Microsoft warns of potential threat of phone fraud malware on Android devices

According to a Microsoft Security blog, Android users are being attacked by malware that unwittingly buys premium subscription services they didn’t want or signed up for.

In a report by Microsoft researchers Dimitrios Valsamaras and Sang Shin Jung, the pair detailed the continued evolution of “phone fraud malware” and how it attacks Android users and their devices. According to the team, phone fraud malware falls under the billing fraud subcategory “in which malicious apps sign up users for premium services without their knowledge or consent” and “is one of the most prevalent types of Android malware”.

Toll Fraud operates on the Wireless Application Protocol (WAP), which allows consumers to subscribe to paid content and have the charge added to their phone bill. Since this attack relies on a cellular network to do the dirty work, the malware can disconnect you from Wi-Fi or use other means to force you into your cellular network. Upon connecting to the cellular network, the malware will start subscribing to premium services while hiding one-time passwords (OTPs) sent to verify your identity. It’s about keeping targets in the dark so they don’t unsubscribe.

The evolution of phone fraud malware since the days of dial-up access presents a dangerous threat, researchers warn. The malware can cause victims to receive large mobile billing charges. Additionally, affected devices also pose an increased risk as the malware is able to evade detection and can reach a high number of installations before a single variant can be removed.

How does this malware even end up on my device in the first place?

This type of attack starts when a user downloads the app that the malware disguises as the Google Play Store. These trojan apps will usually be listed in popular app store categories such as personalization (wallpaper and lock screen apps), beauty, editor, communication (messaging apps and chat), photography, and tools (like cleaner and fake antivirus apps). The researchers say these apps will ask for permissions that don’t make sense for what is being done (i.e. a camera or wallpaper app asking for SMS listening privileges or notification).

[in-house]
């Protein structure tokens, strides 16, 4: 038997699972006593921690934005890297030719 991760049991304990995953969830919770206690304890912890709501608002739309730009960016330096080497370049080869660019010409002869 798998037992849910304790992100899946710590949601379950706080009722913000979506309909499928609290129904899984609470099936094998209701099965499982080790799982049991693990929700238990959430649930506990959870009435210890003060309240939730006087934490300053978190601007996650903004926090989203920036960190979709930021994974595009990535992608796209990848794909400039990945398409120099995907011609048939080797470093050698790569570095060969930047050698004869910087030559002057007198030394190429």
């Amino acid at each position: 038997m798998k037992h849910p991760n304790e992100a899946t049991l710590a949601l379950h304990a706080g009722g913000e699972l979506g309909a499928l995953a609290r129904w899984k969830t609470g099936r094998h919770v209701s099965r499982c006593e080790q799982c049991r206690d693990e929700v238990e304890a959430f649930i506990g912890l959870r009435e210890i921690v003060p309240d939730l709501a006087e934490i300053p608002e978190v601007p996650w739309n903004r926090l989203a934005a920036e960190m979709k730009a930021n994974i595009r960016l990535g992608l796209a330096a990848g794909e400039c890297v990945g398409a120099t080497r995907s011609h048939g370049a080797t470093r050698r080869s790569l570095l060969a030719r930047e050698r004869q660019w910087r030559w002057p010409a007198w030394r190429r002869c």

The goal of these applications is to be downloaded by as many people as possible. Valsamaras and Shin Jung identified common ways attackers try to keep their app on the Google Play Store:

  1. Download clean builds until the app gets enough installs.

  2. Update the application to dynamically load malicious code.

  3. Separate the malicious stream from the downloaded application to remain undetectable as long as possible.

What can I do to protect myself against malware?

Valsamaras and Shin Jung say potential malware in the Google Play Store has common characteristics that one can look for before downloading an app. As stated above, some apps will request excessive permissions for programs that do not require such privileges. Other characteristics to look out for are apps with similar user interfaces or icons, developer profiles that look fake or have bad grammar, and whether the app has a slew of bad reviews.

If you think you have already downloaded a potential rogue app, some common signs include rapid battery drain, connectivity issues, constant overheating, or the device running much slower than normal.

The pair also warned against downloading apps that you cannot officially get from the Google Play Store, as this can increase the risk of infection. Their findings showed that phone fraud malware accounted for 34.8% of “potentially harmful apps” (PHAs) installed on the Google Play Store in Q1 2022, second only to spyware.

According to a Google Transparency Report, it says most installs came from India, Russia, Mexico, Indonesia, and Turkey.

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